Working with those guys is like working with some of the best comedians that there is in the world. It was a little bit hard at first just getting used to how they do things. I improved for years in the WWE. Sometimes I’d stand with The Rock for 20 minutes talking after the show making jokes and stuff. But there are a few things you have to learn and a couple of tricks you have to know and once I kind of figured those out, it’s been great. It’s a great ice breaker and a great eye opener for people to know that Chris Jericho is a Groundling. It’s definitely a good way for me to build my name over the last year outside of all of the other things I’ve been doing as well.
Where do you see your career headed? Is there a particular direction you’d like to see it go?
My acting has been really coming along and I’ve been getting a lot more opportunities, a lot more jobs. You’ve just got to spend the time to make it happen. Now that it’s starting to go, I think you’ll see me doing a lot more stuff over the next year or so. Also, I’m really looking forward to doing a new Fozzy record with a great new lineup that we have. Those are the two major things. Then my book when it comes out should be really good. I just finally handed in the final draft. If that goes the way that I’m expecting it to go, I think it’s going to be a great story. And, like I said, there’s a bunch of other things I’ve been doing. If I didn’t think there was a chance of something big happening, I wouldn’t waste my time doing something. You wouldn’t see my trying out to be the center for the Detroit Red Wings because it’s probably not going to happen. Although, I could go out there and do it if I wanted to. But, it’s good to try things that you know you have a chance of doing well. There’s nothing wrong with having dreams, but don’t set your dreams too far outside of your realm.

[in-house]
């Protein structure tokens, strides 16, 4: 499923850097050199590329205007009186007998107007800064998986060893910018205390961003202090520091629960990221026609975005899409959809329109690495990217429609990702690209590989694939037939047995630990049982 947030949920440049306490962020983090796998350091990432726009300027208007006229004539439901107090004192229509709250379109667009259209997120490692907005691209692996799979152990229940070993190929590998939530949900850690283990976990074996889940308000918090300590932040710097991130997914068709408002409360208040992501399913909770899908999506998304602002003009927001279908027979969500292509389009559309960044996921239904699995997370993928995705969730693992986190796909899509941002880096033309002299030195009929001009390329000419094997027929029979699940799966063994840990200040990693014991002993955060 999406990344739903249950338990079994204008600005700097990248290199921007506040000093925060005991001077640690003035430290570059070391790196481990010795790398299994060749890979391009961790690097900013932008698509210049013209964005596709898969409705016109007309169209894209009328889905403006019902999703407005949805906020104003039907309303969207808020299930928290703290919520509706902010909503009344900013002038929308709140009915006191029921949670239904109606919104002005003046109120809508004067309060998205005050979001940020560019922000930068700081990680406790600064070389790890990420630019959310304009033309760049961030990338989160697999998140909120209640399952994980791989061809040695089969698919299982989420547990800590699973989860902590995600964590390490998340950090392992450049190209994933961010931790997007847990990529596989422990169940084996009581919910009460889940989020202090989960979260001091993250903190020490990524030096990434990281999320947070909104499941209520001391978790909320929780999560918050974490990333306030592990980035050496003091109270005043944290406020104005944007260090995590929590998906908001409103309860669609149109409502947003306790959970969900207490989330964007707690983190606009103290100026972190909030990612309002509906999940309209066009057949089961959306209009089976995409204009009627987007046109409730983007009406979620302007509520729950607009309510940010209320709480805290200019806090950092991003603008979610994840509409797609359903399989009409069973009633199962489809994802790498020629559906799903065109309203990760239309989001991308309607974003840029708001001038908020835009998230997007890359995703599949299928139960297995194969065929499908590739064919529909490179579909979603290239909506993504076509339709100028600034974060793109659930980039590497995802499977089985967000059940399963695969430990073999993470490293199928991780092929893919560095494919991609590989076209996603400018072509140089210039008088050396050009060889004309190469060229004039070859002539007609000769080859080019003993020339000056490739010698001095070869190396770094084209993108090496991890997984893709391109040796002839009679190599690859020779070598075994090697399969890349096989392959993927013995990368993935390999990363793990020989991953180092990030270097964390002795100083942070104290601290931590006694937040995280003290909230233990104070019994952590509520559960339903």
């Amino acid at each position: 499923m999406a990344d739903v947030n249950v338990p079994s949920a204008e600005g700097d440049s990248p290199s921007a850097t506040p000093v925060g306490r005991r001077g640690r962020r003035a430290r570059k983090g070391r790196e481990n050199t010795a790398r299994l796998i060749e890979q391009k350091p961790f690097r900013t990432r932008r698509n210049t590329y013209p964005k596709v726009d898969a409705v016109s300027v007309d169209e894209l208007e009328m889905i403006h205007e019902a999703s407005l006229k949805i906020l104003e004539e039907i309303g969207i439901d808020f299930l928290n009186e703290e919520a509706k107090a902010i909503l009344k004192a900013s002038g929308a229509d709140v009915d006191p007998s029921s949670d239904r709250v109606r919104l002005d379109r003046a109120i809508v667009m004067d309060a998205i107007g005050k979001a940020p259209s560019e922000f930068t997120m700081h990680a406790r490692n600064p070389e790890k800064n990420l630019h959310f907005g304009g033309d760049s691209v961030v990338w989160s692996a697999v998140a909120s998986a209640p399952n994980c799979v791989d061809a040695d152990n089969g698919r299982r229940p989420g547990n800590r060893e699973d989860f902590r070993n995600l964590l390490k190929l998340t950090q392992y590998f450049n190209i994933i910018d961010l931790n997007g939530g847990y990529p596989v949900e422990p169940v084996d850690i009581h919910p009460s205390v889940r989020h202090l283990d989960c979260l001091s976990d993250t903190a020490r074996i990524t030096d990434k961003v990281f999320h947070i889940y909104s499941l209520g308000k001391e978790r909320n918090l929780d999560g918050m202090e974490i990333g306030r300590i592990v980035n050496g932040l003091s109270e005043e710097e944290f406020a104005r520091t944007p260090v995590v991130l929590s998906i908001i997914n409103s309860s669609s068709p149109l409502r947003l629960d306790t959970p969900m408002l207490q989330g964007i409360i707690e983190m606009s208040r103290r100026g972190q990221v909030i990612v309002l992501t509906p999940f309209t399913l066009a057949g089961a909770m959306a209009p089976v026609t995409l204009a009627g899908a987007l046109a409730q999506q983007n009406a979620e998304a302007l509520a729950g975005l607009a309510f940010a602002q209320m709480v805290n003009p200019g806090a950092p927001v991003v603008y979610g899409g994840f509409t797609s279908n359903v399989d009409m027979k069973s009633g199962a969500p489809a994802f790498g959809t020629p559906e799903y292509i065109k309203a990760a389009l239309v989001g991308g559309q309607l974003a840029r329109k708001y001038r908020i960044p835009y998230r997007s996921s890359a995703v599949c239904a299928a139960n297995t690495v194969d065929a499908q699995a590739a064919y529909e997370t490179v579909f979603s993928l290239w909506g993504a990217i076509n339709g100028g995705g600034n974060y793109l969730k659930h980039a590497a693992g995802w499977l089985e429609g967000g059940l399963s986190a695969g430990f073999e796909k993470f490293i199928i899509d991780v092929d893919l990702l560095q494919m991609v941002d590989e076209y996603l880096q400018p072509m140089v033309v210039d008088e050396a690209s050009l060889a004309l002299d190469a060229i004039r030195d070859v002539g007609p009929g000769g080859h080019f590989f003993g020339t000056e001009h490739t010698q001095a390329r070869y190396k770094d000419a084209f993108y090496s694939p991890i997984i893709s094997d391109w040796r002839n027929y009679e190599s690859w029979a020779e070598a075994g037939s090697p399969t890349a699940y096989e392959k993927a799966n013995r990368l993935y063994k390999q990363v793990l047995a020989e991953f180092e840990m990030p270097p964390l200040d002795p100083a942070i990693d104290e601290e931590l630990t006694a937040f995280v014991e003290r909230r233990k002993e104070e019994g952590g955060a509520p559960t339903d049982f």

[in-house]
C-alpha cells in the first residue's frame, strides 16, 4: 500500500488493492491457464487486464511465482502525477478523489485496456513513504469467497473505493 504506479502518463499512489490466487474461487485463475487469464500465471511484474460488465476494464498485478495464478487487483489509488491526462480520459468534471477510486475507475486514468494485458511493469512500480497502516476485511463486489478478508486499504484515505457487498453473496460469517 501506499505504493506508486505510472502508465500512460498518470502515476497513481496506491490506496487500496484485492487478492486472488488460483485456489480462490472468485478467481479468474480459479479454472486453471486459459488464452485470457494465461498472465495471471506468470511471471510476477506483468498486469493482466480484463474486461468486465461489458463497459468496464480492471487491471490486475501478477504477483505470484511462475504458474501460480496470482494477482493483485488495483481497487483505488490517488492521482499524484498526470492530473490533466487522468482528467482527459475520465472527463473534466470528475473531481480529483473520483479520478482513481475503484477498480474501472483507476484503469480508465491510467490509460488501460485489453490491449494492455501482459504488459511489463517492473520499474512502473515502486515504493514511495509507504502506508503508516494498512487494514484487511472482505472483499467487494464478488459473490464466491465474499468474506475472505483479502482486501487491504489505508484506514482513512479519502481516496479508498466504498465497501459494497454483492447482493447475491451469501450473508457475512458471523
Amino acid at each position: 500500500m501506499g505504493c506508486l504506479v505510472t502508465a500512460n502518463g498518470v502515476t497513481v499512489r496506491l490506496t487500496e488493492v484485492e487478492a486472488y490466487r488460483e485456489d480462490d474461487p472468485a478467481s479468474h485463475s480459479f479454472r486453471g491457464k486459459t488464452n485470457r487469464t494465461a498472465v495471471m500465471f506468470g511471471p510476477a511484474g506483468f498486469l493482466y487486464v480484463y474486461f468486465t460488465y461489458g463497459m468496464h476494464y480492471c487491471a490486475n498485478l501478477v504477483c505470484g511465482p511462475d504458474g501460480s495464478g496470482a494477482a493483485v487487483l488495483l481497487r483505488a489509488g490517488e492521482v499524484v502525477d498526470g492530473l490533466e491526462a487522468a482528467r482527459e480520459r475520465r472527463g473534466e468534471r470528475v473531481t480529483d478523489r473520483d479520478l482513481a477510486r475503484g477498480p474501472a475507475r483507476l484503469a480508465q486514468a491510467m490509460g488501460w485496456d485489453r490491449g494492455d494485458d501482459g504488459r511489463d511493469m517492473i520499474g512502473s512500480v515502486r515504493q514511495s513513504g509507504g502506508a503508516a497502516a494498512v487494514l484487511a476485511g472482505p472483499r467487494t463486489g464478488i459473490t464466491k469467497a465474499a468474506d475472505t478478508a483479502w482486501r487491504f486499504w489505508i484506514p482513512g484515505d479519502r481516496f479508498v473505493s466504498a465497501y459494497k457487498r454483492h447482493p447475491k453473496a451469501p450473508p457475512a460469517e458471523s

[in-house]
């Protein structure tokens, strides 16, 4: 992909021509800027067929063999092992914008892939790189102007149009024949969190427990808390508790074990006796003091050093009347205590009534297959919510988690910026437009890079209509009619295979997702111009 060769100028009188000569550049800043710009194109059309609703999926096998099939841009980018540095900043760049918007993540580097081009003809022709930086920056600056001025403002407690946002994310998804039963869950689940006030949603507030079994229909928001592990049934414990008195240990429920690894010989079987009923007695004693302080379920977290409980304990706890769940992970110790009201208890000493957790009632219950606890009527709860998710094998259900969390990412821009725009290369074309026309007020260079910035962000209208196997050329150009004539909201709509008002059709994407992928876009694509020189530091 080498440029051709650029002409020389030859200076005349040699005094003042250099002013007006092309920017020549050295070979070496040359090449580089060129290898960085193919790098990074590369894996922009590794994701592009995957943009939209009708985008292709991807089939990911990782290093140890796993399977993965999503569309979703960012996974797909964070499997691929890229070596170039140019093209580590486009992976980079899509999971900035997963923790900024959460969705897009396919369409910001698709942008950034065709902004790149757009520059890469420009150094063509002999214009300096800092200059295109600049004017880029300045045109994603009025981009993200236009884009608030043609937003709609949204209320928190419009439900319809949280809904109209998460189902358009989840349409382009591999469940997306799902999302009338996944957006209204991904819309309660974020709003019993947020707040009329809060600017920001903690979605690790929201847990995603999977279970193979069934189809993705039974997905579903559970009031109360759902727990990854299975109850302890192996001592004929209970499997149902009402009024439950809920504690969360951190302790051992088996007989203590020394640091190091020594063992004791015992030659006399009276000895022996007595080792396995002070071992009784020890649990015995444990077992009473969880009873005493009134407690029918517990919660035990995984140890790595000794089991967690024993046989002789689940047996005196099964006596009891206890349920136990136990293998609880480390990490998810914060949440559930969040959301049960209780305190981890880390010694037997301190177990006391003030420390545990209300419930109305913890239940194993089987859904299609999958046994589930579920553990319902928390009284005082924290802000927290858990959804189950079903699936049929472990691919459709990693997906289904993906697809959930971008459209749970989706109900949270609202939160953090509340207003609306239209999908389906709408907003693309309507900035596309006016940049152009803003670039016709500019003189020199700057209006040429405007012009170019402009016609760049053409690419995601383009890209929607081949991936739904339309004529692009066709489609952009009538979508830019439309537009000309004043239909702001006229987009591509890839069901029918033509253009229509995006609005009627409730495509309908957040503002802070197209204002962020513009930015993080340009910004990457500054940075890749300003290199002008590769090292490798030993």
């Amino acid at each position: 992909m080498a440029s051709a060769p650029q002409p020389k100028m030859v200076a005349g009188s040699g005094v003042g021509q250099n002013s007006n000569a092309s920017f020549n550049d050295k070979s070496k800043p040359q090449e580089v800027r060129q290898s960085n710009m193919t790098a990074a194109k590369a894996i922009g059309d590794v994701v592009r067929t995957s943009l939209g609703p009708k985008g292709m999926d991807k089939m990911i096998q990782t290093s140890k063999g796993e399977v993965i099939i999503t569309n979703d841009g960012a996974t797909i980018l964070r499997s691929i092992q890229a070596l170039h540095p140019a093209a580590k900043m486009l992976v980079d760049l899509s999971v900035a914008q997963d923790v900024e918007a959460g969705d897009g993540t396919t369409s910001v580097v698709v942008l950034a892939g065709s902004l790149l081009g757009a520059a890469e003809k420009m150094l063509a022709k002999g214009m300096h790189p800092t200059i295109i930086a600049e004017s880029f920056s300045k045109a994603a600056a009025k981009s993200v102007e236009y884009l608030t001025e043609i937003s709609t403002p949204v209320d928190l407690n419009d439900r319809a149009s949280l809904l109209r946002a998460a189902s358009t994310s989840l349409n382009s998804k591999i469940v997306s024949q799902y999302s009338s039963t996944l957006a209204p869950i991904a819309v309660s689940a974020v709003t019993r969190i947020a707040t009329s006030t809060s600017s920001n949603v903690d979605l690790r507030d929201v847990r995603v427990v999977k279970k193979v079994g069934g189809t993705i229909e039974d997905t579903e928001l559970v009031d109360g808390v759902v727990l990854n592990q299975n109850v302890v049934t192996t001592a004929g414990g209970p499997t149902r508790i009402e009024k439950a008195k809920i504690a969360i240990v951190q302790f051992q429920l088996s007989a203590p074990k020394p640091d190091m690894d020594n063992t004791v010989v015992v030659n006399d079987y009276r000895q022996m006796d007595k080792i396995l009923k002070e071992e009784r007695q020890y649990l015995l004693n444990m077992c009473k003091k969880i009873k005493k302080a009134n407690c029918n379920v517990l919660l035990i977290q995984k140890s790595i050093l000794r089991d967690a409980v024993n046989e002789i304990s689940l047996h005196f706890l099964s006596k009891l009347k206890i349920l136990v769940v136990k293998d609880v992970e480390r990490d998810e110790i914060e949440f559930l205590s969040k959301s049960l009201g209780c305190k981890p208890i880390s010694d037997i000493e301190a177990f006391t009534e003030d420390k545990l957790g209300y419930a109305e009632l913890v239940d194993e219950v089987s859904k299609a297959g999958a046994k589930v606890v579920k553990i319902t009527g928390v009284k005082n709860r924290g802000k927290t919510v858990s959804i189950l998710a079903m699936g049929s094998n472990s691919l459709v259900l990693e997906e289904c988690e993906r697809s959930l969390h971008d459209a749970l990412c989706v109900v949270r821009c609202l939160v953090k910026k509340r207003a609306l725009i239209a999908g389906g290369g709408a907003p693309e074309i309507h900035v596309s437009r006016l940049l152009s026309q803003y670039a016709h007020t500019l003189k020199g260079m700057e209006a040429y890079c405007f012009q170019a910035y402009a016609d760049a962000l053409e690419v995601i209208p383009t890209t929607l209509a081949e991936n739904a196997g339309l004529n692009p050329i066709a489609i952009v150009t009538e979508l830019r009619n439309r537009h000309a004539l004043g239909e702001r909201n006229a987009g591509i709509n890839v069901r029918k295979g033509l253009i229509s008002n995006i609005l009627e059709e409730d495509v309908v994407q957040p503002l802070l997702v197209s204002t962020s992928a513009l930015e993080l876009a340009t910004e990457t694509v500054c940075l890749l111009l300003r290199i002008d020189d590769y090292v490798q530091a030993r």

Your book – what can people expect out of that and what is it going to focus on?
It focuses on my career and my journey to reach the WWF from basically 1990 to 1999, and all the time I spent training in the Hart dungeon and traveling the world – Mexico, Germany, Japan, the deep South, the cold North and everything in between.
What was the writing process like for you? Did you enjoy going back and remembering all of these events from your past?
It was a lot of work, but it was worth it. It took me about a year to get everything done and ready to go. And, it’s still not finished. It’s the first draft that’s been handed in. It’s a lot harder than I thought it was going to be, but nobody else could have done it the way that I did it, so I had to do it and I’m glad that I wrote it. I feel like I just gave birth.
What do you do to unwind? What kind of hobbies do you have?
Just playing music, spending a lot of time with my family. I work so much that when I’m at home, I really don’t work a lot. Most of my hobbies are my job. I’m lucky that way.
Tell us something most people don’t know about you.
That I totally rock. And I love chickens. Chickens are great, man. I have a couple chickens at home for pets. And I just really love lacrosse – favorite sport. And I love the color mauve.
You think most people don’t know that you rock?
Just in case. I just thought I’d get it out there. Make it known.
We’ve got one last thing for you here. We are going to do a word association. We’ll just throw out a name and tell us the first thing that comes to your mind.
Lay it on me, brother.
Used to hate him, now I like him.
The Strangler Lewis loophole.
(Laughs.) One of the best bits I did in the history of my wrestling career.
Greatest showman in the history of anything.
Interviewed by Joel Murphy. For more information on Chris Jericho, visit his official website.